2015: Exploring meningococcal outbreaks and carriage with whole genome sequencing
Typically, people have less than a one in a million chance of getting serogroup B meningococcal disease. However, in February 2015, students at a small northeastern U.S. university found their odds increasing to approximately one out of every 2,500 after just two students, with no known contact to each other, came down with the disease. Soon after, a separate outbreak of serogroup B meningococcal disease occurred at a large northwestern U.S. university. Over the course of four months, this outbreak had tragic consequences—one student died and another seven were hospitalized.
Fortunately, two new vaccines against serogroup B meningococcal disease (MenB vaccines) have been licensed in the United States to help protect against one type of the germ that causes meningococcal disease, Neisseria meningitidis serogroup B. The affected universities quickly responded to these outbreaks by vaccinating their students.
Officials wondered if these new vaccines would also help protect against the carriage of the bacterium, when the germ grows in the back of the nose and throat without causing any disease. In the case of N. meningitidis, public health officials believe that about one out of every 10 people carry the bacteria at any given time. Reducing carriage can protect even those people who aren’t vaccinated by reducing the spread of the germ. The vaccine campaigns conducted at these universities offered a unique opportunity to study the effects of MenB vaccination on carriage.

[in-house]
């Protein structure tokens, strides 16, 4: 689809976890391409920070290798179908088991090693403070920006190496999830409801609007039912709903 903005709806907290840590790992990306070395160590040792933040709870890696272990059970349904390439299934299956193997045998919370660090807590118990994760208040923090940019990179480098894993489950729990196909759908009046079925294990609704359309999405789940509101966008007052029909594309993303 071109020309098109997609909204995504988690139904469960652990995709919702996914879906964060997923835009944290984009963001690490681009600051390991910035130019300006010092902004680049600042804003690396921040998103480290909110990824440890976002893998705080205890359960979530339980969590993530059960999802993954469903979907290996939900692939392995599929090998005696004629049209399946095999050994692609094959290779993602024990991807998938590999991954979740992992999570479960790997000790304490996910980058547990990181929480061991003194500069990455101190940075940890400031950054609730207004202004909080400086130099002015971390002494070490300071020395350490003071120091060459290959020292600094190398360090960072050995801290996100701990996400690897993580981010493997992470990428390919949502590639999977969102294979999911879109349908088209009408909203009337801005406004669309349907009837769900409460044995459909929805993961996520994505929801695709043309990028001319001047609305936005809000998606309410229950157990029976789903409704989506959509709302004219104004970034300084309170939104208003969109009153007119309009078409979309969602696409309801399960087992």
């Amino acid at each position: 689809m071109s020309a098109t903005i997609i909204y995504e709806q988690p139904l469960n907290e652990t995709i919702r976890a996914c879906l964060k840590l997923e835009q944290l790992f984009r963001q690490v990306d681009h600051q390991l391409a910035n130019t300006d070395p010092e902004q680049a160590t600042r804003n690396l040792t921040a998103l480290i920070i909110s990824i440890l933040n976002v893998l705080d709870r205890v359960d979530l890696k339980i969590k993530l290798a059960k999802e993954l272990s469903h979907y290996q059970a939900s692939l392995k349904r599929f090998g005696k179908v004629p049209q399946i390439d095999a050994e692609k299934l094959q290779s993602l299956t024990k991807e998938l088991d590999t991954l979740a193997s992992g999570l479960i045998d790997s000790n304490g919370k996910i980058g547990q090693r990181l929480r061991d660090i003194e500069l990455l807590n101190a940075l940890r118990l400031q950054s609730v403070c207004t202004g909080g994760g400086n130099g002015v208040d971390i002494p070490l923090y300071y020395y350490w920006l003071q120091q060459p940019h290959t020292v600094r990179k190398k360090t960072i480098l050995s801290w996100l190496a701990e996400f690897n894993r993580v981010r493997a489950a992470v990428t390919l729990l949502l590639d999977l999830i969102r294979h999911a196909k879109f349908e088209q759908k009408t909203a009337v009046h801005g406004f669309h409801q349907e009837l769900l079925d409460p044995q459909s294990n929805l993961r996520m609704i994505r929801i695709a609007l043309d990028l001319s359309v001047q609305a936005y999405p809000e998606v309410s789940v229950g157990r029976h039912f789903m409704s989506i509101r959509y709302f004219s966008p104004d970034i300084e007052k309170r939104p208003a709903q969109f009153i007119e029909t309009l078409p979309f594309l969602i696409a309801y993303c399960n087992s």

However, performing carriage studies in no easy task. In this instance, CDC needed to analyze thousands of samples collected from students to see if they were carrying the bacteria and to compare the DNA of the carried bacteria with the DNA of the outbreak strains to see if genetic links were present. That’s where advanced molecular detection (AMD) methods came into play.
Before AMD, laboratory methods to compare strains provided limited information and were time-consuming and labor intensive. AMD methods changed all of this. CDC’s Bacterial Meningitis Laboratory, with aid from the Biotechnology Core Facility Branch and National Center for Immunization and Respiratory Diseases’ Bioinformatics Support Team, used whole genome sequencing to better understand outbreak strains and carriage at these universities. AMD allowed for more sophisticated, in-depth strain comparison between the germs found in carriers and those that caused the outbreak. AMD also allowed the lab to see whether there was any connection to N. meningitidis serogroup B strains that have been seen on other college campuses in the past few years and look at general carriage rates of N. meningitidis among U.S. college students.
And this work continues. CDC will conduct a final round of the carriage study at each university in fall 2015 and use AMD methods to examine what impact, if any, new MenB vaccines had on the carriage of N. meningitidis in the student population. Studies like these are helping revolutionize CDC’s response to outbreaks.